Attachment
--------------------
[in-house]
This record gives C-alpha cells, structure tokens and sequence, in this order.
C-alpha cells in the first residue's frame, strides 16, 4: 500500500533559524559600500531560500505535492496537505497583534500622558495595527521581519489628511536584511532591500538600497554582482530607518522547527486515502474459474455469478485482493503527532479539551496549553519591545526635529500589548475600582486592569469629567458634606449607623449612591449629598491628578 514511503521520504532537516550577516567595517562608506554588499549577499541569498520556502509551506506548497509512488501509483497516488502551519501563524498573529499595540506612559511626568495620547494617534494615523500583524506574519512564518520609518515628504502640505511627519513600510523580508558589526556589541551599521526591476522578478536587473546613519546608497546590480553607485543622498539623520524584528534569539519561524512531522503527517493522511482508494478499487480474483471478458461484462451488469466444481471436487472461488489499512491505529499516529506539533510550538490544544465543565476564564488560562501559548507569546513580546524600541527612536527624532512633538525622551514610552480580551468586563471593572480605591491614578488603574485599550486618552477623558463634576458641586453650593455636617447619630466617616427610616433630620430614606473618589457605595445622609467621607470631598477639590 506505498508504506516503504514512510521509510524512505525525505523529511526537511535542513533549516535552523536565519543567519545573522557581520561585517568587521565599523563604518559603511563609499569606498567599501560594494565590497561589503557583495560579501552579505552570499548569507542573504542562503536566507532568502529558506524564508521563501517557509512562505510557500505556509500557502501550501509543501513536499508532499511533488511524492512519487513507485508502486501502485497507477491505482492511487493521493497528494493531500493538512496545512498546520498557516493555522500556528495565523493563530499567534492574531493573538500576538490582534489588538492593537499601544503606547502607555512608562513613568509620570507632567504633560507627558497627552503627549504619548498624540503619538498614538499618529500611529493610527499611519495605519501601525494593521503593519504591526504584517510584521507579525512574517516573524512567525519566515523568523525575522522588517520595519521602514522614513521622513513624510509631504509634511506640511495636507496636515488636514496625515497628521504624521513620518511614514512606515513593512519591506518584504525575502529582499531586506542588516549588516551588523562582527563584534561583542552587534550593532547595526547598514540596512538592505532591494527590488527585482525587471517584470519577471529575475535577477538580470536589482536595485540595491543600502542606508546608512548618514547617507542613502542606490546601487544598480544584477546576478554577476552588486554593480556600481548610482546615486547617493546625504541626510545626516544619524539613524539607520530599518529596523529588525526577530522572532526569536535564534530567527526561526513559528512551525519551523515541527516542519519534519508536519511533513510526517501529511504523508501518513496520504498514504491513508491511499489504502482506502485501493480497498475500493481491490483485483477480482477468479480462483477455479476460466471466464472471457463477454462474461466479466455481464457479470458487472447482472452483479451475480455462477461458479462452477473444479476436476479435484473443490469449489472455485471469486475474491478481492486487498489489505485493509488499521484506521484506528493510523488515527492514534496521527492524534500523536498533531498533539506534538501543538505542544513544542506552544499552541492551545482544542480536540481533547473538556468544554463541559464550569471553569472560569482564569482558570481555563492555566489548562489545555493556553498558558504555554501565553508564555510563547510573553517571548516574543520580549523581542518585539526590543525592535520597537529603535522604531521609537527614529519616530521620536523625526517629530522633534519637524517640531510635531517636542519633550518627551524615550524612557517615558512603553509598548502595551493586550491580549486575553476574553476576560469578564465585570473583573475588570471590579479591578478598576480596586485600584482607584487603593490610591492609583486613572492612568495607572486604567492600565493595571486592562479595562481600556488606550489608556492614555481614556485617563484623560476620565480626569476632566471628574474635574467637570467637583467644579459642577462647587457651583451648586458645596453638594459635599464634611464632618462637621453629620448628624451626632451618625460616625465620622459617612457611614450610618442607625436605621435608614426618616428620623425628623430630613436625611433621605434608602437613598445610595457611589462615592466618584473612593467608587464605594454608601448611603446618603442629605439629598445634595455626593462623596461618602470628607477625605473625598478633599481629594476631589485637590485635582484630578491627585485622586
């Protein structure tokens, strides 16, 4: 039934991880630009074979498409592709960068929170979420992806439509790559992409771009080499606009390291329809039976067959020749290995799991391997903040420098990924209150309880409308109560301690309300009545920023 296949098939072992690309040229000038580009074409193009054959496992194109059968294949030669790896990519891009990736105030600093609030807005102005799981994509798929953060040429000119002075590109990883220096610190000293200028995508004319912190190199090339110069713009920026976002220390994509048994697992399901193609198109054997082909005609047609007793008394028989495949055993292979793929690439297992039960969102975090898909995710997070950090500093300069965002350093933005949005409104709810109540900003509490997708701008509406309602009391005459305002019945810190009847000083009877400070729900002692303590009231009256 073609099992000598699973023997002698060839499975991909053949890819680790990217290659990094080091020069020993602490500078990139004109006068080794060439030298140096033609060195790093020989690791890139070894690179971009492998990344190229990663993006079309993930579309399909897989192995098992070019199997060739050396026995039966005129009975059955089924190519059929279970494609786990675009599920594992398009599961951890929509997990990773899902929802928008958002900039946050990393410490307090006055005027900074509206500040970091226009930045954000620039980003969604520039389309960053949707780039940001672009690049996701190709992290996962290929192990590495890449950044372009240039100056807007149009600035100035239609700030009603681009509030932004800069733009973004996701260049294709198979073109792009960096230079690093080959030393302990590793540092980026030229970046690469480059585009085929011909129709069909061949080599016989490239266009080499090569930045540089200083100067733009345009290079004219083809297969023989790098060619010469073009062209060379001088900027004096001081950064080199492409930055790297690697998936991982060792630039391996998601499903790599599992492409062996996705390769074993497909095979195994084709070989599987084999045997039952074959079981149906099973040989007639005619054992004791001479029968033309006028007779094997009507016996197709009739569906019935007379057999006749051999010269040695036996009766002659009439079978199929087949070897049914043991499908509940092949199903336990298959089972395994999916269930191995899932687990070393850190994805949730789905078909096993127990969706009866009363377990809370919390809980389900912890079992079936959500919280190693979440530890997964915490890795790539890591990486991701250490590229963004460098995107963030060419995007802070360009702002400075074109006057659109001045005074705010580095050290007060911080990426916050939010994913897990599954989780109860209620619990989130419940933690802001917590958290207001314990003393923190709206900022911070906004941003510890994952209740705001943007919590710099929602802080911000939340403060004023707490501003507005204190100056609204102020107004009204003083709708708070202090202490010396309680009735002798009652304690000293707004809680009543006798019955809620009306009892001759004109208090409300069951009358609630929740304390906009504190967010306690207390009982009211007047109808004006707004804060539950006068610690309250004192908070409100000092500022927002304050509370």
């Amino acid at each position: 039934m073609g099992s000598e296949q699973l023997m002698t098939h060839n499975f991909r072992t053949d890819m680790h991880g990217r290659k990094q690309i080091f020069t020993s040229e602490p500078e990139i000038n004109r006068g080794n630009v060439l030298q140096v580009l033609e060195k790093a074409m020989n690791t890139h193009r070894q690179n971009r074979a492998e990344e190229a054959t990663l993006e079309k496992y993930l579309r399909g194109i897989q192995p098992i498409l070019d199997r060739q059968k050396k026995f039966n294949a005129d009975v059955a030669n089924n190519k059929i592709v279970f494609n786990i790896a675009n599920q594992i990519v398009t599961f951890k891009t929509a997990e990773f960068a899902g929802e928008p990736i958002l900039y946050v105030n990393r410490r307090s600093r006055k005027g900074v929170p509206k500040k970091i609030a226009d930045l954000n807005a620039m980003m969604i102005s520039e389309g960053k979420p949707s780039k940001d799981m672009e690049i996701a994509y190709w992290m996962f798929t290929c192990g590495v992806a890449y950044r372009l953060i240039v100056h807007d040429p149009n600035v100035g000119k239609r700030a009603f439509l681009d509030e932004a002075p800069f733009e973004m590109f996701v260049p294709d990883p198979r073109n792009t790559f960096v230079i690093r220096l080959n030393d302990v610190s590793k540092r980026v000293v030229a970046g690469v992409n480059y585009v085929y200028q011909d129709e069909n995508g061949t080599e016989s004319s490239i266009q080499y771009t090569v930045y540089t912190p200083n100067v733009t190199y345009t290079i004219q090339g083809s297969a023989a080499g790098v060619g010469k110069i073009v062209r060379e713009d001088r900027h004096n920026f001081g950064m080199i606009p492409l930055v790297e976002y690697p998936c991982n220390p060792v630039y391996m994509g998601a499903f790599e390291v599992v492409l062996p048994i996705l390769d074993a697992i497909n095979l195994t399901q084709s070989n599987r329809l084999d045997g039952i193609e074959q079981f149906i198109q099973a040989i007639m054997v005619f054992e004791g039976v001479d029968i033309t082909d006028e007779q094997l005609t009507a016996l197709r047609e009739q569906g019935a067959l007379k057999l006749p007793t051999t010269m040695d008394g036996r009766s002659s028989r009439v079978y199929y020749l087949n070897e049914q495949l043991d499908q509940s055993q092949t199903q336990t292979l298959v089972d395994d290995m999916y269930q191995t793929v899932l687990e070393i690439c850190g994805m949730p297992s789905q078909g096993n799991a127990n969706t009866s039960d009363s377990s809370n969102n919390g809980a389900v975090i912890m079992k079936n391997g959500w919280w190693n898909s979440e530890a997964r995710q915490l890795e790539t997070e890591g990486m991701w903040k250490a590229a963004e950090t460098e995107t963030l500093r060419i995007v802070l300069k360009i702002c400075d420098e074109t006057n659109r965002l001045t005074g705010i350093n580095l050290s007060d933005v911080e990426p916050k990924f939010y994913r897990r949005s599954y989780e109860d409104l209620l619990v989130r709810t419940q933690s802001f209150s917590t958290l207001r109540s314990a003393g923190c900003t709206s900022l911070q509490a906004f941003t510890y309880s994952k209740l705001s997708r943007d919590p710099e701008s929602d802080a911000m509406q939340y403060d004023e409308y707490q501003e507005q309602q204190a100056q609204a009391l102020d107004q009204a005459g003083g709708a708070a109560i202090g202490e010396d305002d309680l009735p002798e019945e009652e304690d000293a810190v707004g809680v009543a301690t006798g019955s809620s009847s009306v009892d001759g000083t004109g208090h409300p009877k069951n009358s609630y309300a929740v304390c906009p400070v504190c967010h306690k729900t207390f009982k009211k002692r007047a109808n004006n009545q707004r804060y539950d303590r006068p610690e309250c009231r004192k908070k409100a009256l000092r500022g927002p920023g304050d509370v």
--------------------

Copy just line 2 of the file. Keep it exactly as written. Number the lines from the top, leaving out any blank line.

This record gives C-alpha cells, structure tokens and sequence, in this order.